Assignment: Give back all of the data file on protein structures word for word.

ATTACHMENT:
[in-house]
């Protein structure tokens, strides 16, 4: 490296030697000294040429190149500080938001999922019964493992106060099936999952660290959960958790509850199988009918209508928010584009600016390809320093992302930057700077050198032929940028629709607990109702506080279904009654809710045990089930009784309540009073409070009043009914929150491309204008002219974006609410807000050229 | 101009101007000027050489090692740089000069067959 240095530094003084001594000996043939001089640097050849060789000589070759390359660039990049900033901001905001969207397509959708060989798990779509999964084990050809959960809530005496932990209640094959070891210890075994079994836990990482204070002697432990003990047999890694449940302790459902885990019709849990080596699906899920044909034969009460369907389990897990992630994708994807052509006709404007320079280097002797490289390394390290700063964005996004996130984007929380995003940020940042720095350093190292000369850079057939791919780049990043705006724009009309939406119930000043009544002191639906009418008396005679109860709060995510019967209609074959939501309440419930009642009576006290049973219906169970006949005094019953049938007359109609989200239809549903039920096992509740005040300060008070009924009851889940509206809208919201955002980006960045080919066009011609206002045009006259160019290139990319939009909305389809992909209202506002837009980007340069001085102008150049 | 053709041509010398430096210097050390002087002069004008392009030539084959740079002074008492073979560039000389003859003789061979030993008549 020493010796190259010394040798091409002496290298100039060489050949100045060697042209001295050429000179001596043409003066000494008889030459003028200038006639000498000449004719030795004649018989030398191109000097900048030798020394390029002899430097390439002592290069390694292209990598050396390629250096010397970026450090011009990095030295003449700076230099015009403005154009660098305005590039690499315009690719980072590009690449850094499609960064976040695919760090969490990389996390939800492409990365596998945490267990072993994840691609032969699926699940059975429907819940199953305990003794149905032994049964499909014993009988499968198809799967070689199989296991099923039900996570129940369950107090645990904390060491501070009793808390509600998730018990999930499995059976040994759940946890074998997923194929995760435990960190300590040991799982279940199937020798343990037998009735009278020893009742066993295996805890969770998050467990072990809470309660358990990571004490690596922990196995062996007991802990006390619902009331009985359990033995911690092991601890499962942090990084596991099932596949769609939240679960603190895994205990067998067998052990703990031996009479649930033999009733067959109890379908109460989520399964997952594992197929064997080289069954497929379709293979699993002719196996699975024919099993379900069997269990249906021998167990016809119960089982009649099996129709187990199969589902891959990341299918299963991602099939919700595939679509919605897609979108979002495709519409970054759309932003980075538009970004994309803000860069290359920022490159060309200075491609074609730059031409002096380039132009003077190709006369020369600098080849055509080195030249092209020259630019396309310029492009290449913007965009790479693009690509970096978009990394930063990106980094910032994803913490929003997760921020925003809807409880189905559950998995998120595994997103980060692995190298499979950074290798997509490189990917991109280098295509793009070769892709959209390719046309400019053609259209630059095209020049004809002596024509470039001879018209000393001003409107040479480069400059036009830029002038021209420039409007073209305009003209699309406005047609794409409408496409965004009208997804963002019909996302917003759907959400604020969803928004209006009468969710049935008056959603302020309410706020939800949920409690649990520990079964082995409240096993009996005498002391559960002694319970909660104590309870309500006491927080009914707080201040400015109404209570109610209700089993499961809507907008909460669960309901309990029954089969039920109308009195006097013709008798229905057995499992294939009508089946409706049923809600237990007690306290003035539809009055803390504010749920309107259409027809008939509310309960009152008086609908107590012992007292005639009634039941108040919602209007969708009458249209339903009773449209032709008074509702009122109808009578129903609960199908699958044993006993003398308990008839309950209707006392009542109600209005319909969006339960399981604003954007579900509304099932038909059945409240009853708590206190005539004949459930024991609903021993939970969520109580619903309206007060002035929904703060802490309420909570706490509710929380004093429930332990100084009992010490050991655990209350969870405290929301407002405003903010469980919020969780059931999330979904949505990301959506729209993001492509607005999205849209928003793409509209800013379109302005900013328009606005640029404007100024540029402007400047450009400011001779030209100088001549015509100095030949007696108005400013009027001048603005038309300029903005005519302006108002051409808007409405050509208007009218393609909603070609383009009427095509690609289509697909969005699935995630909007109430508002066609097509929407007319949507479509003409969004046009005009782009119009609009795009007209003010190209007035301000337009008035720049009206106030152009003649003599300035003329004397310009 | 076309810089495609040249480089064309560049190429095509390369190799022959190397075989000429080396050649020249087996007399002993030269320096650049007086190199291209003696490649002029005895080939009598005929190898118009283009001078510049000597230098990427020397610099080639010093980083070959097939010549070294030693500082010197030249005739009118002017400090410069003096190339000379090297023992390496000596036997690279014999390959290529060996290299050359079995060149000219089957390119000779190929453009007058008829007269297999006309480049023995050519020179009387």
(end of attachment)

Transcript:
[in-house]
């Protein structure tokens, strides 16, 4: 490296030697000294040429190149500080938001999922019964493992106060099936999952660290959960958790509850199988009918209508928010584009600016390809320093992302930057700077050198032929940028629709607990109702506080279904009654809710045990089930009784309540009073409070009043009914929150491309204008002219974006609410807000050229 | 101009101007000027050489090692740089000069067959 240095530094003084001594000996043939001089640097050849060789000589070759390359660039990049900033901001905001969207397509959708060989798990779509999964084990050809959960809530005496932990209640094959070891210890075994079994836990990482204070002697432990003990047999890694449940302790459902885990019709849990080596699906899920044909034969009460369907389990897990992630994708994807052509006709404007320079280097002797490289390394390290700063964005996004996130984007929380995003940020940042720095350093190292000369850079057939791919780049990043705006724009009309939406119930000043009544002191639906009418008396005679109860709060995510019967209609074959939501309440419930009642009576006290049973219906169970006949005094019953049938007359109609989200239809549903039920096992509740005040300060008070009924009851889940509206809208919201955002980006960045080919066009011609206002045009006259160019290139990319939009909305389809992909209202506002837009980007340069001085102008150049 | 053709041509010398430096210097050390002087002069004008392009030539084959740079002074008492073979560039000389003859003789061979030993008549 020493010796190259010394040798091409002496290298100039060489050949100045060697042209001295050429000179001596043409003066000494008889030459003028200038006639000498000449004719030795004649018989030398191109000097900048030798020394390029002899430097390439002592290069390694292209990598050396390629250096010397970026450090011009990095030295003449700076230099015009403005154009660098305005590039690499315009690719980072590009690449850094499609960064976040695919760090969490990389996390939800492409990365596998945490267990072993994840691609032969699926699940059975429907819940199953305990003794149905032994049964499909014993009988499968198809799967070689199989296991099923039900996570129940369950107090645990904390060491501070009793808390509600998730018990999930499995059976040994759940946890074998997923194929995760435990960190300590040991799982279940199937020798343990037998009735009278020893009742066993295996805890969770998050467990072990809470309660358990990571004490690596922990196995062996007991802990006390619902009331009985359990033995911690092991601890499962942090990084596991099932596949769609939240679960603190895994205990067998067998052990703990031996009479649930033999009733067959109890379908109460989520399964997952594992197929064997080289069954497929379709293979699993002719196996699975024919099993379900069997269990249906021998167990016809119960089982009649099996129709187990199969589902891959990341299918299963991602099939919700595939679509919605897609979108979002495709519409970054759309932003980075538009970004994309803000860069290359920022490159060309200075491609074609730059031409002096380039132009003077190709006369020369600098080849055509080195030249092209020259630019396309310029492009290449913007965009790479693009690509970096978009990394930063990106980094910032994803913490929003997760921020925003809807409880189905559950998995998120595994997103980060692995190298499979950074290798997509490189990917991109280098295509793009070769892709959209390719046309400019053609259209630059095209020049004809002596024509470039001879018209000393001003409107040479480069400059036009830029002038021209420039409007073209305009003209699309406005047609794409409408496409965004009208997804963002019909996302917003759907959400604020969803928004209006009468969710049935008056959603302020309410706020939800949920409690649990520990079964082995409240096993009996005498002391559960002694319970909660104590309870309500006491927080009914707080201040400015109404209570109610209700089993499961809507907008909460669960309901309990029954089969039920109308009195006097013709008798229905057995499992294939009508089946409706049923809600237990007690306290003035539809009055803390504010749920309107259409027809008939509310309960009152008086609908107590012992007292005639009634039941108040919602209007969708009458249209339903009773449209032709008074509702009122109808009578129903609960199908699958044993006993003398308990008839309950209707006392009542109600209005319909969006339960399981604003954007579900509304099932038909059945409240009853708590206190005539004949459930024991609903021993939970969520109580619903309206007060002035929904703060802490309420909570706490509710929380004093429930332990100084009992010490050991655990209350969870405290929301407002405003903010469980919020969780059931999330979904949505990301959506729209993001492509607005999205849209928003793409509209800013379109302005900013328009606005640029404007100024540029402007400047450009400011001779030209100088001549015509100095030949007696108005400013009027001048603005038309300029903005005519302006108002051409808007409405050509208007009218393609909603070609383009009427095509690609289509697909969005699935995630909007109430508002066609097509929407007319949507479509003409969004046009005009782009119009609009795009007209003010190209007035301000337009008035720049009206106030152009003649003599300035003329004397310009 | 076309810089495609040249480089064309560049190429095509390369190799022959190397075989000429080396050649020249087996007399002993030269320096650049007086190199291209003696490649002029005895080939009598005929190898118009283009001078510049000597230098990427020397610099080639010093980083070959097939010549070294030693500082010197030249005739009118002017400090410069003096190339000379090297023992390496000596036997690279014999390959290529060996290299050359079995060149000219089957390119000779190929453009007058008829007269297999006309480049023995050519020179009387």